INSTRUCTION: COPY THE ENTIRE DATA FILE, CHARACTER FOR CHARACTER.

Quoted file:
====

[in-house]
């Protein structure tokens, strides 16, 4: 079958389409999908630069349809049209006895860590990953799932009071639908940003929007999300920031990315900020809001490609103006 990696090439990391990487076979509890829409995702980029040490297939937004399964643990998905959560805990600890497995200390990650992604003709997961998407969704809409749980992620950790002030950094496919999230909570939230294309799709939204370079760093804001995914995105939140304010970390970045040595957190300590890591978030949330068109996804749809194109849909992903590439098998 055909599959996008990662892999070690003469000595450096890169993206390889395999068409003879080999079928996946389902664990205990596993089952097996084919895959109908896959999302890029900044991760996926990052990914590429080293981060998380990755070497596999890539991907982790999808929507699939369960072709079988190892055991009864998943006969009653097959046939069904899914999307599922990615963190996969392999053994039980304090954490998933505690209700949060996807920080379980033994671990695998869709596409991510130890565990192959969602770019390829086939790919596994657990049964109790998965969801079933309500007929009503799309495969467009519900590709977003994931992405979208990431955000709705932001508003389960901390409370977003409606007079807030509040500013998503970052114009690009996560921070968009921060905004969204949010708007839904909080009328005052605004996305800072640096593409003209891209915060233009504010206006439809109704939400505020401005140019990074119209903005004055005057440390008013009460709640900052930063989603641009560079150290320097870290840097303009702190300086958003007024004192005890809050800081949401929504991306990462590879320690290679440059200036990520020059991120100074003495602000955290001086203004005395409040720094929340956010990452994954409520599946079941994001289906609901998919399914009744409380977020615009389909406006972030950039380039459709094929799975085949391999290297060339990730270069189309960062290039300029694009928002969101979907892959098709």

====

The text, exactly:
[in-house]
């Protein structure tokens, strides 16, 4: 079958389409999908630069349809049209006895860590990953799932009071639908940003929007999300920031990315900020809001490609103006 990696090439990391990487076979509890829409995702980029040490297939937004399964643990998905959560805990600890497995200390990650992604003709997961998407969704809409749980992620950790002030950094496919999230909570939230294309799709939204370079760093804001995914995105939140304010970390970045040595957190300590890591978030949330068109996804749809194109849909992903590439098998 055909599959996008990662892999070690003469000595450096890169993206390889395999068409003879080999079928996946389902664990205990596993089952097996084919895959109908896959999302890029900044991760996926990052990914590429080293981060998380990755070497596999890539991907982790999808929507699939369960072709079988190892055991009864998943006969009653097959046939069904899914999307599922990615963190996969392999053994039980304090954490998933505690209700949060996807920080379980033994671990695998869709596409991510130890565990192959969602770019390829086939790919596994657990049964109790998965969801079933309500007929009503799309495969467009519900590709977003994931992405979208990431955000709705932001508003389960901390409370977003409606007079807030509040500013998503970052114009690009996560921070968009921060905004969204949010708007839904909080009328005052605004996305800072640096593409003209891209915060233009504010206006439809109704939400505020401005140019990074119209903005004055005057440390008013009460709640900052930063989603641009560079150290320097870290840097303009702190300086958003007024004192005890809050800081949401929504991306990462590879320690290679440059200036990520020059991120100074003495602000955290001086203004005395409040720094929340956010990452994954409520599946079941994001289906609901998919399914009744409380977020615009389909406006972030950039380039459709094929799975085949391999290297060339990730270069189309960062290039300029694009928002969101979907892959098709």